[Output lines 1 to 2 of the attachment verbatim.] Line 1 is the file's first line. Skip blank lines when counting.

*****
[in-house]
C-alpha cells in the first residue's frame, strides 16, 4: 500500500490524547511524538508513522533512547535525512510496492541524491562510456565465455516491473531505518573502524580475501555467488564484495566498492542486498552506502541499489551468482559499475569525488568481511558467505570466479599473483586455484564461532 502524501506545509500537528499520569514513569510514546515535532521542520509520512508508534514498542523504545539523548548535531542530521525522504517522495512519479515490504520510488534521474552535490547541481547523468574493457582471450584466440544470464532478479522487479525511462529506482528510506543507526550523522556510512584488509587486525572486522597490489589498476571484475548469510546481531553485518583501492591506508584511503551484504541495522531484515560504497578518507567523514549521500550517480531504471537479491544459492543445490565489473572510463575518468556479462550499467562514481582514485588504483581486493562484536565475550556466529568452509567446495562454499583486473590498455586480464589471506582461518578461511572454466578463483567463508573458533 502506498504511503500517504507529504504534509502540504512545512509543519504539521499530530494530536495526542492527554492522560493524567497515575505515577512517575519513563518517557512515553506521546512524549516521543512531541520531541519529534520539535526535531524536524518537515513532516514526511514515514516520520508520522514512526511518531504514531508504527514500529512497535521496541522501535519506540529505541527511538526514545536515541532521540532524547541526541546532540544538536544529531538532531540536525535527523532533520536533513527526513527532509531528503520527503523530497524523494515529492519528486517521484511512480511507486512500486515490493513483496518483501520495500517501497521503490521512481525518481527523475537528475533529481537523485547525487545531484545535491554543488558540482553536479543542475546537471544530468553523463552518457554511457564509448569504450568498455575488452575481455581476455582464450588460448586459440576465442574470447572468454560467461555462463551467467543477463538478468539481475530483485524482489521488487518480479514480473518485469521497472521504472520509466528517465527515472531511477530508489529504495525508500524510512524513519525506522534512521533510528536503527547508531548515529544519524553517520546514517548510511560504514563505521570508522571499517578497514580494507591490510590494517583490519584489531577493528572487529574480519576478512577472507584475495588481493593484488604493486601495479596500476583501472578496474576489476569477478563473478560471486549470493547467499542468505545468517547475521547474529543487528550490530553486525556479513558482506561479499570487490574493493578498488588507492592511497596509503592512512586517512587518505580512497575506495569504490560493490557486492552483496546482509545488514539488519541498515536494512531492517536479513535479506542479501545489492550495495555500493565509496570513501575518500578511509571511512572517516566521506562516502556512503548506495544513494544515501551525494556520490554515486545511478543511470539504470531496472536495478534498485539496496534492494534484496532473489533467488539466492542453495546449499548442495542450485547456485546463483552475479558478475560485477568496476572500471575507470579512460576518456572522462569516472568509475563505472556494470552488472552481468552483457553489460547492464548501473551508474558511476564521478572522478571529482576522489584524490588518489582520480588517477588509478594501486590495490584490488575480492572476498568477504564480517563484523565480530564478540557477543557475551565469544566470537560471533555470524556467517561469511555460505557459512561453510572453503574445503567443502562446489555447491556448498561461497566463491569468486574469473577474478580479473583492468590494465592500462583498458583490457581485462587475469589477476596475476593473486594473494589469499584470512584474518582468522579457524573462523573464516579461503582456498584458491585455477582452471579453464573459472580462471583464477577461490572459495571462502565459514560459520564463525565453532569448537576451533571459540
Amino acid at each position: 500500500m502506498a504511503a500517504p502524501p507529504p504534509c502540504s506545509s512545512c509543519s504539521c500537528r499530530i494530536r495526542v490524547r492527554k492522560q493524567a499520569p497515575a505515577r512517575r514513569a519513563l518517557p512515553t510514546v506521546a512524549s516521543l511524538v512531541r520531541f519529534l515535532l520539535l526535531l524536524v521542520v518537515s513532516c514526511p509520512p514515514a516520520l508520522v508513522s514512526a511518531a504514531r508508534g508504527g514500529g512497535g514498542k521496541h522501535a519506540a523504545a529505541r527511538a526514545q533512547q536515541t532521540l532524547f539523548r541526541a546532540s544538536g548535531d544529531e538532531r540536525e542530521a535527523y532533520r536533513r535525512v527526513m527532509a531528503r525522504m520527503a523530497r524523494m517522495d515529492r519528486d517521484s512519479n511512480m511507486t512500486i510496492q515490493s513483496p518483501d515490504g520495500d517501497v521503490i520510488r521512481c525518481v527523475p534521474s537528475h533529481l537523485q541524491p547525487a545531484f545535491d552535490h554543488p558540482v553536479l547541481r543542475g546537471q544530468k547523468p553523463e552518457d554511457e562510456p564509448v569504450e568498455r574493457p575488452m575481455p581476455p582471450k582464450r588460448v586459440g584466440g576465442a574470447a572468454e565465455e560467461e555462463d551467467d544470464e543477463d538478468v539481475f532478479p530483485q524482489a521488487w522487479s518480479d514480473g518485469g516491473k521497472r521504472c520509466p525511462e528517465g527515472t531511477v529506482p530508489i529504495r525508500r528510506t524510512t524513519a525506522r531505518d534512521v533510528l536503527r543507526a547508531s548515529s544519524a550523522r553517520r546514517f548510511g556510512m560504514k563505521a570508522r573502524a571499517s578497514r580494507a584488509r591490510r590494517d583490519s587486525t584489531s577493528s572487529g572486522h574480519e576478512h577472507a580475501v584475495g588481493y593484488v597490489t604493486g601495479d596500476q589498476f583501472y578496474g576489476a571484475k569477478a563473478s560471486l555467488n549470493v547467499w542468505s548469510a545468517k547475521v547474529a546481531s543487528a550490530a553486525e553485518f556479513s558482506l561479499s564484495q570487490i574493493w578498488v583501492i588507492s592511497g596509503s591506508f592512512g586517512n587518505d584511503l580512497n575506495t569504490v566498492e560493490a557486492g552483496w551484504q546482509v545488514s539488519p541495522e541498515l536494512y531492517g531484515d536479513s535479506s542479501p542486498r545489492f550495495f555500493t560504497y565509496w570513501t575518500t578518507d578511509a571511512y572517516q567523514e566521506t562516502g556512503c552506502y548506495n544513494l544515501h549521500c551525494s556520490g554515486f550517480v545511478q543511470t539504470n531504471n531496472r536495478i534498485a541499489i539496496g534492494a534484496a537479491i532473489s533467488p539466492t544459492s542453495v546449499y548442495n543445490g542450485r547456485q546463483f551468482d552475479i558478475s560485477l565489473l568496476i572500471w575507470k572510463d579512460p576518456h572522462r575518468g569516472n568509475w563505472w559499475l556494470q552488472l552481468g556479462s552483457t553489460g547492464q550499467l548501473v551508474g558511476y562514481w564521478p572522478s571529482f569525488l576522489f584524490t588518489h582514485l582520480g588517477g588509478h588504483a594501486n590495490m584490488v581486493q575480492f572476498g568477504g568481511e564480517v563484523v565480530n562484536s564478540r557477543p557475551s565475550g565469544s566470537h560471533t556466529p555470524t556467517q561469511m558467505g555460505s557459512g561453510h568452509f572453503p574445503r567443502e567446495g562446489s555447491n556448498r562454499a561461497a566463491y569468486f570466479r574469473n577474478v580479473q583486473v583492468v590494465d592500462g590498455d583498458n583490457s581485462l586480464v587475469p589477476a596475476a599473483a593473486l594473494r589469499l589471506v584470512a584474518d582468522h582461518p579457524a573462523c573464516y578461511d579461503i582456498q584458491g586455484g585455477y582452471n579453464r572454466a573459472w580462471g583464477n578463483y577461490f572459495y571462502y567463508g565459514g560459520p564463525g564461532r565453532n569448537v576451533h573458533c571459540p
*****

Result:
[in-house]
C-alpha cells in the first residue's frame, strides 16, 4: 500500500490524547511524538508513522533512547535525512510496492541524491562510456565465455516491473531505518573502524580475501555467488564484495566498492542486498552506502541499489551468482559499475569525488568481511558467505570466479599473483586455484564461532 502524501506545509500537528499520569514513569510514546515535532521542520509520512508508534514498542523504545539523548548535531542530521525522504517522495512519479515490504520510488534521474552535490547541481547523468574493457582471450584466440544470464532478479522487479525511462529506482528510506543507526550523522556510512584488509587486525572486522597490489589498476571484475548469510546481531553485518583501492591506508584511503551484504541495522531484515560504497578518507567523514549521500550517480531504471537479491544459492543445490565489473572510463575518468556479462550499467562514481582514485588504483581486493562484536565475550556466529568452509567446495562454499583486473590498455586480464589471506582461518578461511572454466578463483567463508573458533 502506498504511503500517504507529504504534509502540504512545512509543519504539521499530530494530536495526542492527554492522560493524567497515575505515577512517575519513563518517557512515553506521546512524549516521543512531541520531541519529534520539535526535531524536524518537515513532516514526511514515514516520520508520522514512526511518531504514531508504527514500529512497535521496541522501535519506540529505541527511538526514545536515541532521540532524547541526541546532540544538536544529531538532531540536525535527523532533520536533513527526513527532509531528503520527503523530497524523494515529492519528486517521484511512480511507486512500486515490493513483496518483501520495500517501497521503490521512481525518481527523475537528475533529481537523485547525487545531484545535491554543488558540482553536479543542475546537471544530468553523463552518457554511457564509448569504450568498455575488452575481455581476455582464450588460448586459440576465442574470447572468454560467461555462463551467467543477463538478468539481475530483485524482489521488487518480479514480473518485469521497472521504472520509466528517465527515472531511477530508489529504495525508500524510512524513519525506522534512521533510528536503527547508531548515529544519524553517520546514517548510511560504514563505521570508522571499517578497514580494507591490510590494517583490519584489531577493528572487529574480519576478512577472507584475495588481493593484488604493486601495479596500476583501472578496474576489476569477478563473478560471486549470493547467499542468505545468517547475521547474529543487528550490530553486525556479513558482506561479499570487490574493493578498488588507492592511497596509503592512512586517512587518505580512497575506495569504490560493490557486492552483496546482509545488514539488519541498515536494512531492517536479513535479506542479501545489492550495495555500493565509496570513501575518500578511509571511512572517516566521506562516502556512503548506495544513494544515501551525494556520490554515486545511478543511470539504470531496472536495478534498485539496496534492494534484496532473489533467488539466492542453495546449499548442495542450485547456485546463483552475479558478475560485477568496476572500471575507470579512460576518456572522462569516472568509475563505472556494470552488472552481468552483457553489460547492464548501473551508474558511476564521478572522478571529482576522489584524490588518489582520480588517477588509478594501486590495490584490488575480492572476498568477504564480517563484523565480530564478540557477543557475551565469544566470537560471533555470524556467517561469511555460505557459512561453510572453503574445503567443502562446489555447491556448498561461497566463491569468486574469473577474478580479473583492468590494465592500462583498458583490457581485462587475469589477476596475476593473486594473494589469499584470512584474518582468522579457524573462523573464516579461503582456498584458491585455477582452471579453464573459472580462471583464477577461490572459495571462502565459514560459520564463525565453532569448537576451533571459540